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1860.17 Base Ball vs. Cricket
In a lengthy article, The Clipper (probably Henry Chadwick) explores the comparison of cricket to baseball, and the question of the suitability of baseball players as cricketers. Proposes matches between cricketers and baseballists. The Clipper returned to one point, the superiority of baseballists as fielders, in articles on Nov. 10 and Nov. 17, 1860.
New York Clipper, April 28, 1860
1860.18 Juniors Organize in NYC
[A] THE CONVENTION OF THE JUNIOR CLUBS.-- On Friday evening last,in accordance with an invitation from the Powhatan Club, of Brooklyn, a convention of delegates from the junior clubs was held at their rooms, for the purpose of forming an organization for the better regulation of matches...The following delegates were present from their respective clubs: (delegates from 31 clubs listed)
[B] THE JUNIOR CONVENTION.-- The second meeting of the delegates from the Junior Clubs was held , at Brooklyn, and the report of the Committee on Constitutions and By Laws was received and accepted. The Constitution of the Senior organization was accepted with...amendments...the Bylaws of the Seniors were adopted without amendment." The convention adopted the name "National Association of Junior Base Ball Players."
[C] The new association's first meeting convened in New York City on January 9, 1861.
[A] New York Sunday Mercury, Oct. 7, 1860
[B] New York Clipper, Oct. 20, 1860
[C] New York Sunday Mercury, Jan. 20, 1861
The Junior clubs had been excluded from membership in the National Association of Base Ball Players at the time of its formation in 1858.
1869c.4 Diana Base Ball Club of Northwestern Female Seminary
In the fall of 1869, a number of newspapers reported on the existence of the Diana Female Base Ball Club at the "Northwestern Seminary" at Evanston. There has been some confusion in secondary sources about this team, with some scholars linking it to Northwestern University. This is incorrect. The Northwestern Female College (as it was known) was a separate institution from the University. The latter did not admit its first female student until Fall semester 1869. One female student could not have organized a baseball club. Further evidence that the Diana Base Ball Club was composed of younger girls, not college women, is the fact that a junior "pony club" of boys challenged them to a match game. (There is no evidence this game was ever played.) By way of further clarification, the Northwest Female College operated until 1871 when its trustees handed over responsibility for educating young women to the trustees of the newly-chartered Evanston College for Ladies. The original intent of the founders was to operate as the Women's Department of Northwestern University. This did not happen until 1874 when it became the Women's College of Northwestern University. Frances Willard, who would later gain international fame as head of the Women's Christian Temperance Union was a graduate of the Northwestern Female College and first president of the Evanston College for Ladies.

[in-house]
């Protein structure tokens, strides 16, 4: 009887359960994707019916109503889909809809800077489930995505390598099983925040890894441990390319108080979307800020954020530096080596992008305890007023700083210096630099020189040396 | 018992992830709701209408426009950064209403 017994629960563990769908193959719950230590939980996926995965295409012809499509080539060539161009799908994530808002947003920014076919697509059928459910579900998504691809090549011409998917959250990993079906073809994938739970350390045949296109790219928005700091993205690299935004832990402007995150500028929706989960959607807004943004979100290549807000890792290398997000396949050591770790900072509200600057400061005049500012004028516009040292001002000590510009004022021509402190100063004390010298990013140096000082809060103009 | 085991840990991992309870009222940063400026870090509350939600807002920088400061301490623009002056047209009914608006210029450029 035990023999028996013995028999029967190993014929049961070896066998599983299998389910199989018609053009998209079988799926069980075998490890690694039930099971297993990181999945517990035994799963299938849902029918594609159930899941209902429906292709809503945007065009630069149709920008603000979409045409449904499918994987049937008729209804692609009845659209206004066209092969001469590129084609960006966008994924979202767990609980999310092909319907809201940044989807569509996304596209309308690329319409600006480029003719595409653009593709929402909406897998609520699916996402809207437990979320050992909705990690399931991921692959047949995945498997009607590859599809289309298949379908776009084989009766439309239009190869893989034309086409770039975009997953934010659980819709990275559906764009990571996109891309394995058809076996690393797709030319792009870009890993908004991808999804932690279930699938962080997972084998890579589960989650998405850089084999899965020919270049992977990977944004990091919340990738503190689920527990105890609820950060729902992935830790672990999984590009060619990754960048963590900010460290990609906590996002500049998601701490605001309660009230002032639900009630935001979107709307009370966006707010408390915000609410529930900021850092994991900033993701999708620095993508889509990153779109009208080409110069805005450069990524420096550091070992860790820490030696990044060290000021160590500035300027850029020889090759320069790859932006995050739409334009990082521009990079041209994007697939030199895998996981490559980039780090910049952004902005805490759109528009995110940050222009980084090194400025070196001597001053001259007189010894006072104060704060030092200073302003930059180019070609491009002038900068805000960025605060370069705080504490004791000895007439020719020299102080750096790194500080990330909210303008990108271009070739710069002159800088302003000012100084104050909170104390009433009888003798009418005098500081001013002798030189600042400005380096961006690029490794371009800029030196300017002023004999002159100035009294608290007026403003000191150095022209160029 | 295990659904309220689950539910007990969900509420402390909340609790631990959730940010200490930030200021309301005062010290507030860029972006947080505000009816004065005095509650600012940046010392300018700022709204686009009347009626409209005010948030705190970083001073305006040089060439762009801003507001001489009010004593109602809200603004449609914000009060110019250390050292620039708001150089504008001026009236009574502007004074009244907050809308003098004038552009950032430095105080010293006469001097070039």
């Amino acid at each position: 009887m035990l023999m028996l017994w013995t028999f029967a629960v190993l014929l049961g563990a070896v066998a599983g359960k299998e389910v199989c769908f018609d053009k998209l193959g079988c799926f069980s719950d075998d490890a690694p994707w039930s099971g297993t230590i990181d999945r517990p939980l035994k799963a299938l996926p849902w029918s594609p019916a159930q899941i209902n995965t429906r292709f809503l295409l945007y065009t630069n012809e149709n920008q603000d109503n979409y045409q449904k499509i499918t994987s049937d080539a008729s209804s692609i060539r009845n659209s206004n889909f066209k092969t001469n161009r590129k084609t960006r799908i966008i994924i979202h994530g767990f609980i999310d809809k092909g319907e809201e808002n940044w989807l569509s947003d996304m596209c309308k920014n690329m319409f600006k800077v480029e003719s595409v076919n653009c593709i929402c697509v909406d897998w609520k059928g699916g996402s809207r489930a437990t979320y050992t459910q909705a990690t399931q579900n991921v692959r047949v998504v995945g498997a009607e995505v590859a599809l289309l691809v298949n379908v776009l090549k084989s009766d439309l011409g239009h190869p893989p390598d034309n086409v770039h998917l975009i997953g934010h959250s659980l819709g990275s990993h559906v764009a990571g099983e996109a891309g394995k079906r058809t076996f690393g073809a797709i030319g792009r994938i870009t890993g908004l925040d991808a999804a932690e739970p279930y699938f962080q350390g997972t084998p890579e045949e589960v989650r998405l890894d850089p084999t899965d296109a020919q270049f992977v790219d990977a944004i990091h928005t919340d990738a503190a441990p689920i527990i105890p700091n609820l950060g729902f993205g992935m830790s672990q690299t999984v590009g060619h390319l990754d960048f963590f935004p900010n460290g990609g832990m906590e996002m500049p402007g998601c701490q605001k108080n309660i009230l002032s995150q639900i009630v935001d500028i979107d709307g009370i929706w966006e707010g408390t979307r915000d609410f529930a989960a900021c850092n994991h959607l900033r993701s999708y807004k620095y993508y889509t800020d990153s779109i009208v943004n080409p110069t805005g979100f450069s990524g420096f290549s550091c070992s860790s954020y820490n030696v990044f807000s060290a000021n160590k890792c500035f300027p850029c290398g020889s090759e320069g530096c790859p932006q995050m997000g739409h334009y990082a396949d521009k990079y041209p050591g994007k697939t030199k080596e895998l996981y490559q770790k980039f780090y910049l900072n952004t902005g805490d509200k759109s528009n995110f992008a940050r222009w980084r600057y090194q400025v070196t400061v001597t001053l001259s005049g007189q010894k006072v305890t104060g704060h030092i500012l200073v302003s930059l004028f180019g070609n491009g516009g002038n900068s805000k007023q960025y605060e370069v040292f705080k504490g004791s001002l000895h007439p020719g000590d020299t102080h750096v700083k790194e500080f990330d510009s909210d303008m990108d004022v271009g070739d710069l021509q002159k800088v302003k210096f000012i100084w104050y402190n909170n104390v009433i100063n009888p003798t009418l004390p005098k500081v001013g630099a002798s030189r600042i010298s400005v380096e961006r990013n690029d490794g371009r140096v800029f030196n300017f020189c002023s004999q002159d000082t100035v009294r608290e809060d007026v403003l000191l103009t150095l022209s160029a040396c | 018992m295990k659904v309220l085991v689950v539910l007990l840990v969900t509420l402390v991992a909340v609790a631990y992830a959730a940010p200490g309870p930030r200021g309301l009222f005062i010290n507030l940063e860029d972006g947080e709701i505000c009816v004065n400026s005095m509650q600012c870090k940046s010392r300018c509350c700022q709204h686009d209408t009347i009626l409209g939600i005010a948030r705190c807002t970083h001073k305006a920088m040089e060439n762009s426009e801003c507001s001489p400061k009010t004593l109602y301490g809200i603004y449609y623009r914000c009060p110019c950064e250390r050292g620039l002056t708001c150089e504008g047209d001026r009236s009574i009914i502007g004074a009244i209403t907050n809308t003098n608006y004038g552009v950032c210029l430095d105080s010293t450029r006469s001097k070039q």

Chicago Times (22 Oct 1869), p. 6. Quoted in: Robert Pruter, "Youth Baseball in Chicago, 1868-1890: Not Always Sandlot Ball," Journal of Sport History, 26.1 (Spring 1999): 1-28. Also, The National Chronicle (Boston) (30 Oct 1869), p. 259, “All Shapes and Sizes,” Bangor Daily Whig & Courier (8 Nov 1869), n.p., “The Playground: Our National Game,” Oliver Optic's Magazine: Our Boys and Girls (20 Nov. 1869): 639.